Published May 28, 2021.
The Breville 3x Bluicer Pro has a somewhat silly—but nonetheless accurate—name; it’s a combination of a blender and a juicer. It uses a single motorized base to power separate, interchangeable blender and juicer attachments. Breville says that the appliance can perform both functions with ease, churning out fresh juice that you can then blend into smoothies or frozen cocktails with the simple switch of an attachment. But at about $400, the Bluicer costs more than our winning centrifugal juicer (the Breville Juice Fountain Cold) and our winning midpriced blender (the Breville Fresh & Furious) combined. Intrigued, we tested it against both these winners in a Breville battle to see if it could truly replace both appliances. We also compared it with our winning high-end blender (the Vitamix 5200) as the ultimate test of performance. During testing, we evaluated the Bluicer’s ease of use and cleanup, juice and food quality, and overall performance.
When juicing, the Bluicer acts as a centrifugal juicer—it shreds produce into pulp and then relies on centrifugal force to fling the pulp against a filter basket to separate the juice from the solids. Cleverly, the blender jar doubles as a juice carafe. Like the Juice Fountain Cold, the Bluicer has a wide, 3-inch feed tube, which means that minimal food prep is required. We could insert multiple carrots or handfuls of kale in one go. We’ve found that centrifugal juicers aren’t very good at juicing kale (the lightweight leaves aren’t flung against the filter basket with sufficient force), and that was the case with the Bluicer. It did effectively juice both carrots and grapes, but the carrot juice was initially slightly foamier and the grape juice was a bit pulpier than the juices we made with our favorite centrifugal juicer. These differences were subtle, and both machines generally produced quality juice. And though all juicers are a bit of a pain to clean, both the Bluicer and the Juice Fountain Cold were relatively easy to clean and reassemble.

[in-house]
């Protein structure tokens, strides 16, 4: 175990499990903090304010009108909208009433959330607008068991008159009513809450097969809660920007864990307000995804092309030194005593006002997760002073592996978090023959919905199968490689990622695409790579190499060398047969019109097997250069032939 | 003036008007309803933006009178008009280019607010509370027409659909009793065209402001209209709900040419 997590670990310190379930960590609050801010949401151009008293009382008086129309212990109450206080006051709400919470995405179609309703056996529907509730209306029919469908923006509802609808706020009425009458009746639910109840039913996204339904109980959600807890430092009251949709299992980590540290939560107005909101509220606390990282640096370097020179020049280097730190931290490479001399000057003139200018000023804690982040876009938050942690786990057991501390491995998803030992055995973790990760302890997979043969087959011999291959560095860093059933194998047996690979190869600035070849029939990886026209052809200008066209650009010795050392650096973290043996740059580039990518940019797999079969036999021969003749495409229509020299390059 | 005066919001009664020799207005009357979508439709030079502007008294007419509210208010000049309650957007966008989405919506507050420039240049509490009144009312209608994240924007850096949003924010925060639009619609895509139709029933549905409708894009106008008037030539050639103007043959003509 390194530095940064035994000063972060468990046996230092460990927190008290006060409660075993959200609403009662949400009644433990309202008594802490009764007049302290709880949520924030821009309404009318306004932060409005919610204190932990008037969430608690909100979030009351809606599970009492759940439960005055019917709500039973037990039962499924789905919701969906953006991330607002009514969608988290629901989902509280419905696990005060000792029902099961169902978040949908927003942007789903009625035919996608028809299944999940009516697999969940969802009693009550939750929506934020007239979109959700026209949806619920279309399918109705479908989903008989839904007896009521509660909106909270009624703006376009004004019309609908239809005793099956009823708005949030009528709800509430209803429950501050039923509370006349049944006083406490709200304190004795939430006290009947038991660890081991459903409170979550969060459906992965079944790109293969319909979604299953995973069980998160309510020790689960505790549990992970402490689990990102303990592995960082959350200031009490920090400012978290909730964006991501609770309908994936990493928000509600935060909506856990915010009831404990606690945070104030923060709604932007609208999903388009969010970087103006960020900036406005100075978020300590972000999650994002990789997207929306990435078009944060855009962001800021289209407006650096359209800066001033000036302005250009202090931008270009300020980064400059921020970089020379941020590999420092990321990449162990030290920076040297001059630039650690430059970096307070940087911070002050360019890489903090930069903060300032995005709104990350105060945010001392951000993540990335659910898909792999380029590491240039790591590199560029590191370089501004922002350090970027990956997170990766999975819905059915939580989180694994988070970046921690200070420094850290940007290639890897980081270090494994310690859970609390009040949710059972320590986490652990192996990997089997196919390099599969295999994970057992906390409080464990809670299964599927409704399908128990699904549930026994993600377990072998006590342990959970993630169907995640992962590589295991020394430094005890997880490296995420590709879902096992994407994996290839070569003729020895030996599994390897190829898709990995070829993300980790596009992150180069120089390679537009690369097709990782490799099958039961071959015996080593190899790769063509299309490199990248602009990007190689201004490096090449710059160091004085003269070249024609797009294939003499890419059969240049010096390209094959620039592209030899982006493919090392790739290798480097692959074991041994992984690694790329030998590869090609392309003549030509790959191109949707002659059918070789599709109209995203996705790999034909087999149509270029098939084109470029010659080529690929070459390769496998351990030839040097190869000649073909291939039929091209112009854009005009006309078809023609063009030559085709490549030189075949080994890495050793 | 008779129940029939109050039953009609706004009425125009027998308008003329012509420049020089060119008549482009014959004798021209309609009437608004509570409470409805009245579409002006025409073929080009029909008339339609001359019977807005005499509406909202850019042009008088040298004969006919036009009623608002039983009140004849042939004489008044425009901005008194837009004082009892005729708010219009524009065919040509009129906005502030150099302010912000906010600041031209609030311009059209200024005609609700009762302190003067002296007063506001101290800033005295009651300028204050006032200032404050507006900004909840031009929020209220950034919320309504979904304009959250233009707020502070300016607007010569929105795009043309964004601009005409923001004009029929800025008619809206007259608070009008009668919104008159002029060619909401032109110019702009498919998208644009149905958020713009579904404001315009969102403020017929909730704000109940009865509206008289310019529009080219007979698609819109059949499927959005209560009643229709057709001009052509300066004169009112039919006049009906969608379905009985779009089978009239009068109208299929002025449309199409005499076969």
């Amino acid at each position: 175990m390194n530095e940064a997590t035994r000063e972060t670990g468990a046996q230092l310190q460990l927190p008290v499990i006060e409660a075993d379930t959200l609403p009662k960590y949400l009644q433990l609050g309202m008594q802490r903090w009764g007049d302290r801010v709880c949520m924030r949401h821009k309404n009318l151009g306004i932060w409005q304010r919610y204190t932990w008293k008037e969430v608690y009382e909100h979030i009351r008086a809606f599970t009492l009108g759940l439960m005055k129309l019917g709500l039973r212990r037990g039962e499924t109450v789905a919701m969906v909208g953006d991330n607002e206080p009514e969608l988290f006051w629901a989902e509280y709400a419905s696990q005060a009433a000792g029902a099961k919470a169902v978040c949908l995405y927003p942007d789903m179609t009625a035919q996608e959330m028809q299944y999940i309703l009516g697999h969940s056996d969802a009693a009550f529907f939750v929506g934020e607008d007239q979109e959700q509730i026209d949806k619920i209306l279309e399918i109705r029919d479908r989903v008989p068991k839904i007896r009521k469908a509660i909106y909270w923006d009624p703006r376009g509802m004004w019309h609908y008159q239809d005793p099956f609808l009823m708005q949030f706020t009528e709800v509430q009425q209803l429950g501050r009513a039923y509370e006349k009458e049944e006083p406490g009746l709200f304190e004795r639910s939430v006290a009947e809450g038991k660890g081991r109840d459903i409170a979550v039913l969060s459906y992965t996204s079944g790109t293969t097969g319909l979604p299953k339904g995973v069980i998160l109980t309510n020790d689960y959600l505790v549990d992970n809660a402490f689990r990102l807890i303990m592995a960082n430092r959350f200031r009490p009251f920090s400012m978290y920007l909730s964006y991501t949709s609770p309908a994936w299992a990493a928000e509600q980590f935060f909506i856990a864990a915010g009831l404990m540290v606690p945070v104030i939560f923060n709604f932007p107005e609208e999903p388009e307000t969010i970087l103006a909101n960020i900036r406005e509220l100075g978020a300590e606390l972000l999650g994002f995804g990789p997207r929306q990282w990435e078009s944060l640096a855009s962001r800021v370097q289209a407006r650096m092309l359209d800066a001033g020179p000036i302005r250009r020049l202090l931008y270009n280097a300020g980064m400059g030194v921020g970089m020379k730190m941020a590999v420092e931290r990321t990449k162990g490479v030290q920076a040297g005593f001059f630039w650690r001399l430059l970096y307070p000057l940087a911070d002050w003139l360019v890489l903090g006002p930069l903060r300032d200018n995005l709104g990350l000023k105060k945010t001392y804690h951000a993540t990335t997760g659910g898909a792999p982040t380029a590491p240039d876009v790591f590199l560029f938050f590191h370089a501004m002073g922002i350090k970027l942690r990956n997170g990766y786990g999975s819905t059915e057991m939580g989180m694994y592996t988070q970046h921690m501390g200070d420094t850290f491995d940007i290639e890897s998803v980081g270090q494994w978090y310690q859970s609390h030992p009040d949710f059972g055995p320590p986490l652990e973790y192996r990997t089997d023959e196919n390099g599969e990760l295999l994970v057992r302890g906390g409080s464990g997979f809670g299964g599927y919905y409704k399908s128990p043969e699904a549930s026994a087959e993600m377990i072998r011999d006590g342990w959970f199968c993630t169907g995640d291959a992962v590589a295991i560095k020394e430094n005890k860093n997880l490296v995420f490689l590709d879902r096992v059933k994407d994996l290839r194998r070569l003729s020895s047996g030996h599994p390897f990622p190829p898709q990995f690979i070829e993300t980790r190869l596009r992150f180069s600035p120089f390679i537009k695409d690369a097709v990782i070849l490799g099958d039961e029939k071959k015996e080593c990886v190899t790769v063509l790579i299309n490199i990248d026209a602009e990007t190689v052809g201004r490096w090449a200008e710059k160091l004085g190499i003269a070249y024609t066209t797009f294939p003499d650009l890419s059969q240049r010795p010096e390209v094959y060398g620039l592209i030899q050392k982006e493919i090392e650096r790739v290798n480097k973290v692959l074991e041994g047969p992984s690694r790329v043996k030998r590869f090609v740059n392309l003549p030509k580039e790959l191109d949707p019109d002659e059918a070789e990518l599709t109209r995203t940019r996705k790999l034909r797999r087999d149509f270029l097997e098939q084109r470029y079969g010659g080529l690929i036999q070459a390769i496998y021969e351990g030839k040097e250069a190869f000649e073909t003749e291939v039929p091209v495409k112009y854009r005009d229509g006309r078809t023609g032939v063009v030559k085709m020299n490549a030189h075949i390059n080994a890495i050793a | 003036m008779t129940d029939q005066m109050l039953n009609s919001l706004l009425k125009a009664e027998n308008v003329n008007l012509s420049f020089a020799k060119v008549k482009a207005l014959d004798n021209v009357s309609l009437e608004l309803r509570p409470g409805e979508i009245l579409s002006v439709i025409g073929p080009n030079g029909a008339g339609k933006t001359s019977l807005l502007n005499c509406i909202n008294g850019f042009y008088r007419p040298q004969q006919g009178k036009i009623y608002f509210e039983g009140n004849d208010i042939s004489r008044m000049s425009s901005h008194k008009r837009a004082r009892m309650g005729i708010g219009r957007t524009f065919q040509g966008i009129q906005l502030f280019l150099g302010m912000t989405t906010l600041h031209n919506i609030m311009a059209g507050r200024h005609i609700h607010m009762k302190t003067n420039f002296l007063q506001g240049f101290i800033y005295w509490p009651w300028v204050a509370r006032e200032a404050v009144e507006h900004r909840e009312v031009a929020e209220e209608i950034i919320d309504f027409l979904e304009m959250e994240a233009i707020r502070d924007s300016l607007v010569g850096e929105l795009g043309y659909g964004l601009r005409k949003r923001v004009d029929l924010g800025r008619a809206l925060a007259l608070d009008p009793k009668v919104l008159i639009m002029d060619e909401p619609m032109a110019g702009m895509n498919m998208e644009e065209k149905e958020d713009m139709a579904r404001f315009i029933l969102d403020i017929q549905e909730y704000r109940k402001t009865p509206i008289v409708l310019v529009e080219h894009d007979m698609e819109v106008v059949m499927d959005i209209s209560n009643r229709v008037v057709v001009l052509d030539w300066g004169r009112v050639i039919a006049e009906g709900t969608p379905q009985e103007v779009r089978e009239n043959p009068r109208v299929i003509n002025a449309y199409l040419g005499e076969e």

When it came to blending, the Bluicer and our winning midpriced blender, the Fresh & Furious, performed almost identically. That’s because they’re almost identical in design. The bases of their jars are both fairly narrow (about 4.5 inches across), allowing them to create tight vortices and blend food effectively. The machines have similar presets, including “smoothie” and “frozen drink” buttons that make short work of frozen fruits, ice, and leafy kale alike. The Bluicer’s serrated blades were powerful enough to blend toasted almonds into almond butter, albeit with a coup...
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Chase is an associate editor for ATK Reviews. He's an epidemiologist-turned-equipment tester and biscuit enthusiast.